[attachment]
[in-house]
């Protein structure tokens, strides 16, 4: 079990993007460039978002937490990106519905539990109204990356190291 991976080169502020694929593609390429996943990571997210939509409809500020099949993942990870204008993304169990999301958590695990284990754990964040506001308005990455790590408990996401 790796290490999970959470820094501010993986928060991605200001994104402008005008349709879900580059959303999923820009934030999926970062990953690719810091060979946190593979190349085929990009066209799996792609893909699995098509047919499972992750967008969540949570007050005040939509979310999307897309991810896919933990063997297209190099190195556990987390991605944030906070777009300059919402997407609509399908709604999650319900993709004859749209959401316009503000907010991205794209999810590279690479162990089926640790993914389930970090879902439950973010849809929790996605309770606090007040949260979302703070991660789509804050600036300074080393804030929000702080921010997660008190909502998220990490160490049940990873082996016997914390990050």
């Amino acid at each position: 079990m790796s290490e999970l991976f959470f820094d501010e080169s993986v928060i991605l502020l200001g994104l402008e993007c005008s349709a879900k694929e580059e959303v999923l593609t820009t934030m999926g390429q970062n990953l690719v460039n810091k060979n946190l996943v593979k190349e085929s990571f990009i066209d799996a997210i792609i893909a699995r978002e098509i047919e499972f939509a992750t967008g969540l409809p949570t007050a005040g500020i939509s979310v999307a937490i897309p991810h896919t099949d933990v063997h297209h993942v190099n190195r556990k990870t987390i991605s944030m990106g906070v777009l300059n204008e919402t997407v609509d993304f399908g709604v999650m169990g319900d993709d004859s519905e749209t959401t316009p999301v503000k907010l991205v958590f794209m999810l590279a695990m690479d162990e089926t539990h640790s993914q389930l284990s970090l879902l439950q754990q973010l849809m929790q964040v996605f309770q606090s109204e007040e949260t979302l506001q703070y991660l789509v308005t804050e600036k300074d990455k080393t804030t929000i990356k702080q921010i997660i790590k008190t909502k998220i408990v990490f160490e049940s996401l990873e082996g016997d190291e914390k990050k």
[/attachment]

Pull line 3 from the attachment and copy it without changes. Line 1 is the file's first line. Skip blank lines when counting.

């Amino acid at each position: 079990m790796s290490e999970l991976f959470f820094d501010e080169s993986v928060i991605l502020l200001g994104l402008e993007c005008s349709a879900k694929e580059e959303v999923l593609t820009t934030m999926g390429q970062n990953l690719v460039n810091k060979n946190l996943v593979k190349e085929s990571f990009i066209d799996a997210i792609i893909a699995r978002e098509i047919e499972f939509a992750t967008g969540l409809p949570t007050a005040g500020i939509s979310v999307a937490i897309p991810h896919t099949d933990v063997h297209h993942v190099n190195r556990k990870t987390i991605s944030m990106g906070v777009l300059n204008e919402t997407v609509d993304f399908g709604v999650m169990g319900d993709d004859s519905e749209t959401t316009p999301v503000k907010l991205v958590f794209m999810l590279a695990m690479d162990e089926t539990h640790s993914q389930l284990s970090l879902l439950q754990q973010l849809m929790q964040v996605f309770q606090s109204e007040e949260t979302l506001q703070y991660l789509v308005t804050e600036k300074d990455k080393t804030t929000i990356k702080q921010i997660i790590k008190t909502k998220i408990v990490f160490e049940s996401l990873e082996g016997d190291e914390k990050k």